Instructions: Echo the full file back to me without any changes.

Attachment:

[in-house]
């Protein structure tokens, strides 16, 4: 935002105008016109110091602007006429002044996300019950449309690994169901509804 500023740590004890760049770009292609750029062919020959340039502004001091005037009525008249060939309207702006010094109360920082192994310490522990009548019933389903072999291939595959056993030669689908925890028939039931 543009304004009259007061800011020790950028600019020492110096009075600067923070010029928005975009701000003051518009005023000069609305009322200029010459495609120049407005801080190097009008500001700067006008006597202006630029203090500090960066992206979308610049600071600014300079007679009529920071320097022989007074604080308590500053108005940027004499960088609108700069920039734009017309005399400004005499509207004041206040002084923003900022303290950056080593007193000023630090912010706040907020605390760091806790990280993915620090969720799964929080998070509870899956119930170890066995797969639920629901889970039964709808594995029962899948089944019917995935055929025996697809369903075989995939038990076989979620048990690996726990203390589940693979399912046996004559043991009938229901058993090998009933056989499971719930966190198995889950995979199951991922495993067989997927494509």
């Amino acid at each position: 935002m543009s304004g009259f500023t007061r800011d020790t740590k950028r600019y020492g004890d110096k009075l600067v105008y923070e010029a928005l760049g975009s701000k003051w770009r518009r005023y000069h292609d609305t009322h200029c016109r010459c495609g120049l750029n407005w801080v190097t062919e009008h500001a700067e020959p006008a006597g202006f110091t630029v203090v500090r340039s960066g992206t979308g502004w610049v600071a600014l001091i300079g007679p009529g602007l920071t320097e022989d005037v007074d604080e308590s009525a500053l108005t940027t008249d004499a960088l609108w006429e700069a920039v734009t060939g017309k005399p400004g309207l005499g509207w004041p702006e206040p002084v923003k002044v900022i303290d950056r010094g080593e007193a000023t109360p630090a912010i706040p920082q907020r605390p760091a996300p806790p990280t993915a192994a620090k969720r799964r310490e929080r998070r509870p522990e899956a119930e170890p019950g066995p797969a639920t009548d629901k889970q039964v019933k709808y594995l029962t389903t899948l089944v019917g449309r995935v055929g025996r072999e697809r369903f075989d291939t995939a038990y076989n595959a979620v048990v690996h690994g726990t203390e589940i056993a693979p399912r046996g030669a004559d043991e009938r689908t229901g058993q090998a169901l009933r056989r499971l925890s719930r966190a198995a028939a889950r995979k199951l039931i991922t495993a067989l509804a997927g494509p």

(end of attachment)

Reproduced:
[in-house]
């Protein structure tokens, strides 16, 4: 935002105008016109110091602007006429002044996300019950449309690994169901509804 500023740590004890760049770009292609750029062919020959340039502004001091005037009525008249060939309207702006010094109360920082192994310490522990009548019933389903072999291939595959056993030669689908925890028939039931 543009304004009259007061800011020790950028600019020492110096009075600067923070010029928005975009701000003051518009005023000069609305009322200029010459495609120049407005801080190097009008500001700067006008006597202006630029203090500090960066992206979308610049600071600014300079007679009529920071320097022989007074604080308590500053108005940027004499960088609108700069920039734009017309005399400004005499509207004041206040002084923003900022303290950056080593007193000023630090912010706040907020605390760091806790990280993915620090969720799964929080998070509870899956119930170890066995797969639920629901889970039964709808594995029962899948089944019917995935055929025996697809369903075989995939038990076989979620048990690996726990203390589940693979399912046996004559043991009938229901058993090998009933056989499971719930966190198995889950995979199951991922495993067989997927494509």
């Amino acid at each position: 935002m543009s304004g009259f500023t007061r800011d020790t740590k950028r600019y020492g004890d110096k009075l600067v105008y923070e010029a928005l760049g975009s701000k003051w770009r518009r005023y000069h292609d609305t009322h200029c016109r010459c495609g120049l750029n407005w801080v190097t062919e009008h500001a700067e020959p006008a006597g202006f110091t630029v203090v500090r340039s960066g992206t979308g502004w610049v600071a600014l001091i300079g007679p009529g602007l920071t320097e022989d005037v007074d604080e308590s009525a500053l108005t940027t008249d004499a960088l609108w006429e700069a920039v734009t060939g017309k005399p400004g309207l005499g509207w004041p702006e206040p002084v923003k002044v900022i303290d950056r010094g080593e007193a000023t109360p630090a912010i706040p920082q907020r605390p760091a996300p806790p990280t993915a192994a620090k969720r799964r310490e929080r998070r509870p522990e899956a119930e170890p019950g066995p797969a639920t009548d629901k889970q039964v019933k709808y594995l029962t389903t899948l089944v019917g449309r995935v055929g025996r072999e697809r369903f075989d291939t995939a038990y076989n595959a979620v048990v690996h690994g726990t203390e589940i056993a693979p399912r046996g030669a004559d043991e009938r689908t229901g058993q090998a169901l009933r056989r499971l925890s719930r966190a198995a028939a889950r995979k199951l039931i991922t495993a067989l509804a997927g494509p």